AMY GOODMAN: And what about evacuation plans, I mean, at places like Indian Point? And you can go around the country.
JEFF DONN: Well, that’s something that we’ll be saying more about on Monday, in a story that’s coming out on Monday. And I don’t want to get ahead of my employer, but I can tell you that we’ll be—we’ll have a lot to say about how much population growth there has been around the 65 nuclear—commercial nuclear power sites in the United States over last 30 years—we did a historical mapping analysis with mapping software—and where the evacuation plans that communities must make for evacuation, if it’s necessary around the plants, where they have weaknesses and where they haven’t kept up to date with the population growth.
JUAN GONZALEZ: Jeff, your articles also talk about the problems with the reactor vessels that enclose the reactors and that you found major problems, as well, there, in the documents that you obtained, the monitoring documents that you obtained from the government?
JEFF DONN: Yeah, it’s real interesting. One of the biggest areas of aging difficulties has been in so-called embrittlement of the steel around the reactors. And what that means is that if you bombard something with neutrons from a chain reaction, like the one that goes on inside these reactors, if you bombard steel with neutrons for years and years, it gets more brittle. And as it gets more brittle, like, say, a reed from the beach that maybe you brought home and it gets brittle, when it undergoes a force, it’s more likely to suddenly shatter, to break. And the reactor vessels are like that. The vessels are these gigantic steel tubs that surround the chain reaction, the radioactive fuel, and they provide a shield from it, and they hold it. They keep the area around it safe. And so, over the years, they’ve got increasingly brittle. There was even one reactor in the early 1990s, the Yankee Rowe reactor in western Massachusetts, that had to be closed largely because of concerns about its vessel getting brittle.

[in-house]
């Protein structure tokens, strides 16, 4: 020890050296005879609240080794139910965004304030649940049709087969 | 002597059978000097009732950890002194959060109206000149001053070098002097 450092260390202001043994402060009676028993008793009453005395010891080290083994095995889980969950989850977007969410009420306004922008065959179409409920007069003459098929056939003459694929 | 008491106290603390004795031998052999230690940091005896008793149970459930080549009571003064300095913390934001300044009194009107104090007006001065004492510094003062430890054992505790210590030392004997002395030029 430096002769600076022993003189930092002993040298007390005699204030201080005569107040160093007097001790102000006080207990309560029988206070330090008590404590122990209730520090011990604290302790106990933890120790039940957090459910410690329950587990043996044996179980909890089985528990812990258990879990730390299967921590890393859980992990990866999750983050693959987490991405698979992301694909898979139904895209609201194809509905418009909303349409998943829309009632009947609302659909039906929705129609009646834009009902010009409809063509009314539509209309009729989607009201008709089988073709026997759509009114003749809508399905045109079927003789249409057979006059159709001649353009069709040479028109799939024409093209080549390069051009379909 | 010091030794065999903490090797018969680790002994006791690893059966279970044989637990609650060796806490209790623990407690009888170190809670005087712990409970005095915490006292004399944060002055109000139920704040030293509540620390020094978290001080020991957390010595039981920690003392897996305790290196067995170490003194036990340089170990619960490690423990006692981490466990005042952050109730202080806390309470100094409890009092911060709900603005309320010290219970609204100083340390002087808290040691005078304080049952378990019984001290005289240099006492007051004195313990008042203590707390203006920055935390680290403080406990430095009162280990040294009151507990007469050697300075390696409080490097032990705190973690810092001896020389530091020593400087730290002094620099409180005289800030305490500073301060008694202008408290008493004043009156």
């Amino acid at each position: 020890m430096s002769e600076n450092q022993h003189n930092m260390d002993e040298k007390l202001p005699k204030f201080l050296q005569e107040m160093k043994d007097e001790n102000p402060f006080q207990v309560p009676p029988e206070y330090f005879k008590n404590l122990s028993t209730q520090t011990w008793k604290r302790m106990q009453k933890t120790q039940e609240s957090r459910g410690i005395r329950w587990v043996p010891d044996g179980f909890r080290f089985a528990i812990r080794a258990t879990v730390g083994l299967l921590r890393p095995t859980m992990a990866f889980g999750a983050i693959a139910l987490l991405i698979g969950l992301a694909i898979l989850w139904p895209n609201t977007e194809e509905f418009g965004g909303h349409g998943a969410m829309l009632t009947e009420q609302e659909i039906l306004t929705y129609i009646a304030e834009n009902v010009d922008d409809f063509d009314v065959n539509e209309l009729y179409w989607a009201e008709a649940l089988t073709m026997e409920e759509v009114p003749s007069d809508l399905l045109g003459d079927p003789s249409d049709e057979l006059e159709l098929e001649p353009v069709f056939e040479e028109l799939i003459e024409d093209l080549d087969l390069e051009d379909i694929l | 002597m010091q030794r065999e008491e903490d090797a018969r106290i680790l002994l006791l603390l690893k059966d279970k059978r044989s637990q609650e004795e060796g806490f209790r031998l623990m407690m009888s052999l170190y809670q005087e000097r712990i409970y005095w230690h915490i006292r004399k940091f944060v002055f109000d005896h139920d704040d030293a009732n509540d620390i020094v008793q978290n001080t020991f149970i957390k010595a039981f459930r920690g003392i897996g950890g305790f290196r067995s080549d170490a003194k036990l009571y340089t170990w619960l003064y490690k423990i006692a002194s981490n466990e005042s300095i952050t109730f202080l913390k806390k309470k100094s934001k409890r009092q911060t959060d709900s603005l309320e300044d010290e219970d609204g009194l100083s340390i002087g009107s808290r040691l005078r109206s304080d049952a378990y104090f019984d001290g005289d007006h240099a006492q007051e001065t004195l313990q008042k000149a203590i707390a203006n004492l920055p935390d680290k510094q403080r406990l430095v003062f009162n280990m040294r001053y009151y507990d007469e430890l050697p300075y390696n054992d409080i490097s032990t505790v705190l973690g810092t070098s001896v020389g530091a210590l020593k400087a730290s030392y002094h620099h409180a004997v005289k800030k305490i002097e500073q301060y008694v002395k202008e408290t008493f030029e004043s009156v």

And as—fairly early on, actually, in the industry’s history, government and regulators started to notice that reactors were approaching the embrittlement standard for the vessels, and in some cases even violating that standard. And instead of saying, "OK, what can we do to get the reactors back within the standard? Is it possible to do a process called annealing, that would make them less brittle? Is it possible to replace them?" what the industry and the government did is they launched another round of research and decided, "You know what? We can back off a little bit on the standard and allow the vessels to become more brittle." And that’s continued. There was a second round of this, that’s taken years, that just culminated in the last year or two, where they raised that safety standard again. Again, the same pattern, saying, "We didn’t need to be so strict." In other words, "We didn’t need to be so safe. It’s safe enough." Because the government and industry argue that, for all the changes, the reactors still remain safe—maybe not as safe as they were before, but plenty safe. That would be their argument.
AMY GOODMAN: Well, we’re going to leave it there, Jeff Donn, national writer for the Associated Press, member of the AP investigative team, has done this series, "Aging Nukes." We will continue to report on what you’re doing. Thanks so much, Jeff, for reporting to us from Boston.